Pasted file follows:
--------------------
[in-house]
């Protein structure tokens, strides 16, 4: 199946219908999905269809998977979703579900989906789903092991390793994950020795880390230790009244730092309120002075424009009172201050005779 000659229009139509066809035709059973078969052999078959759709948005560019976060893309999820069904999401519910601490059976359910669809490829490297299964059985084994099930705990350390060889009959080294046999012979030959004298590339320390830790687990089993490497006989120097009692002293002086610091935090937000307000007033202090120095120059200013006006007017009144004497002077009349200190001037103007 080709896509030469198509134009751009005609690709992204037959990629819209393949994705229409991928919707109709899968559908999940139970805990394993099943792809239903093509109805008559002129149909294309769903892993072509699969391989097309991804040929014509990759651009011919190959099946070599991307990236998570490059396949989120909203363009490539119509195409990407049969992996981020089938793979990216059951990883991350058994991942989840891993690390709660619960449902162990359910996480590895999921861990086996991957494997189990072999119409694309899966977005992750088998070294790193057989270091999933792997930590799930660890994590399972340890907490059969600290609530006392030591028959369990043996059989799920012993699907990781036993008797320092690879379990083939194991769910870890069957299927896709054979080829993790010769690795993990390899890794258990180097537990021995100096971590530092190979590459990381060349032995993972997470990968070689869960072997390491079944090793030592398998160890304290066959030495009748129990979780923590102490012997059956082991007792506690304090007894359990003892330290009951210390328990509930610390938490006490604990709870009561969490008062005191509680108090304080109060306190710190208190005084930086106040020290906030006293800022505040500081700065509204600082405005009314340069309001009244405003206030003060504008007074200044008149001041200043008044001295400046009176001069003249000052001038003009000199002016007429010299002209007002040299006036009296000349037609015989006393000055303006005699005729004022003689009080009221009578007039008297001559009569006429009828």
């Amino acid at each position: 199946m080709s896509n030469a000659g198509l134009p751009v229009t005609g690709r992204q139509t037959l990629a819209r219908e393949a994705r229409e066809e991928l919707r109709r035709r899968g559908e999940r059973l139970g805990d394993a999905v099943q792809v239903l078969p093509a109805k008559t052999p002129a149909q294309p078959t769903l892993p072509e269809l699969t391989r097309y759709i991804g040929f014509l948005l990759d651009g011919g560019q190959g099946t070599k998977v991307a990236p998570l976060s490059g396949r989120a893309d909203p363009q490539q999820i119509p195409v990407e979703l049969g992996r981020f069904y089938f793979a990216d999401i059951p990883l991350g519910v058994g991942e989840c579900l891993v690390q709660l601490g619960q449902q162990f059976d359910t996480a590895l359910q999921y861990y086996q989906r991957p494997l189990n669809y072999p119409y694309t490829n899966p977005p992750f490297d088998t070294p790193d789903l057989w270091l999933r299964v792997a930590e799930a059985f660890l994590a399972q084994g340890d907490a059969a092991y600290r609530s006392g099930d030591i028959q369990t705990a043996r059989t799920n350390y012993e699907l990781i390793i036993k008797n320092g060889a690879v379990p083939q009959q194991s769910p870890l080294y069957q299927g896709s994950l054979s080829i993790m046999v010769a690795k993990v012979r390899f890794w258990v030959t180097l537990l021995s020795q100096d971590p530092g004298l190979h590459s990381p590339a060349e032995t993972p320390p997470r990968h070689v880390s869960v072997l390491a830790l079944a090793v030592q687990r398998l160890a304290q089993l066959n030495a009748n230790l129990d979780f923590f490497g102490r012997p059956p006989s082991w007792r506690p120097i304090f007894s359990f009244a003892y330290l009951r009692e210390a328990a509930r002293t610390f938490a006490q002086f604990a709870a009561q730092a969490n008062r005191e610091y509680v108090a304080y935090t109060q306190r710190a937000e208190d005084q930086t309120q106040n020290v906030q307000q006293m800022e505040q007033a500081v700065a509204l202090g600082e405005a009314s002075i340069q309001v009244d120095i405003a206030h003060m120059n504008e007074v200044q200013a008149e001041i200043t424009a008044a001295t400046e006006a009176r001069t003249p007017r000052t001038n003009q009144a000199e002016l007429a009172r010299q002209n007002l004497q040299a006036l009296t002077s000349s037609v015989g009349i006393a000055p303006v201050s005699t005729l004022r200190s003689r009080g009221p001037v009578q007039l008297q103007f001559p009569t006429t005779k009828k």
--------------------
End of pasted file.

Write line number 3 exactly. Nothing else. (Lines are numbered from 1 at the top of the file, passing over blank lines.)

């Amino acid at each position: 199946m080709s896509n030469a000659g198509l134009p751009v229009t005609g690709r992204q139509t037959l990629a819209r219908e393949a994705r229409e066809e991928l919707r109709r035709r899968g559908e999940r059973l139970g805990d394993a999905v099943q792809v239903l078969p093509a109805k008559t052999p002129a149909q294309p078959t769903l892993p072509e269809l699969t391989r097309y759709i991804g040929f014509l948005l990759d651009g011919g560019q190959g099946t070599k998977v991307a990236p998570l976060s490059g396949r989120a893309d909203p363009q490539q999820i119509p195409v990407e979703l049969g992996r981020f069904y089938f793979a990216d999401i059951p990883l991350g519910v058994g991942e989840c579900l891993v690390q709660l601490g619960q449902q162990f059976d359910t996480a590895l359910q999921y861990y086996q989906r991957p494997l189990n669809y072999p119409y694309t490829n899966p977005p992750f490297d088998t070294p790193d789903l057989w270091l999933r299964v792997a930590e799930a059985f660890l994590a399972q084994g340890d907490a059969a092991y600290r609530s006392g099930d030591i028959q369990t705990a043996r059989t799920n350390y012993e699907l990781i390793i036993k008797n320092g060889a690879v379990p083939q009959q194991s769910p870890l080294y069957q299927g896709s994950l054979s080829i993790m046999v010769a690795k993990v012979r390899f890794w258990v030959t180097l537990l021995s020795q100096d971590p530092g004298l190979h590459s990381p590339a060349e032995t993972p320390p997470r990968h070689v880390s869960v072997l390491a830790l079944a090793v030592q687990r398998l160890a304290q089993l066959n030495a009748n230790l129990d979780f923590f490497g102490r012997p059956p006989s082991w007792r506690p120097i304090f007894s359990f009244a003892y330290l009951r009692e210390a328990a509930r002293t610390f938490a006490q002086f604990a709870a009561q730092a969490n008062r005191e610091y509680v108090a304080y935090t109060q306190r710190a937000e208190d005084q930086t309120q106040n020290v906030q307000q006293m800022e505040q007033a500081v700065a509204l202090g600082e405005a009314s002075i340069q309001v009244d120095i405003a206030h003060m120059n504008e007074v200044q200013a008149e001041i200043t424009a008044a001295t400046e006006a009176r001069t003249p007017r000052t001038n003009q009144a000199e002016l007429a009172r010299q002209n007002l004497q040299a006036l009296t002077s000349s037609v015989g009349i006393a000055p303006v201050s005699t005729l004022r200190s003689r009080g009221p001037v009578q007039l008297q103007f001559p009569t006429t005779k009828k």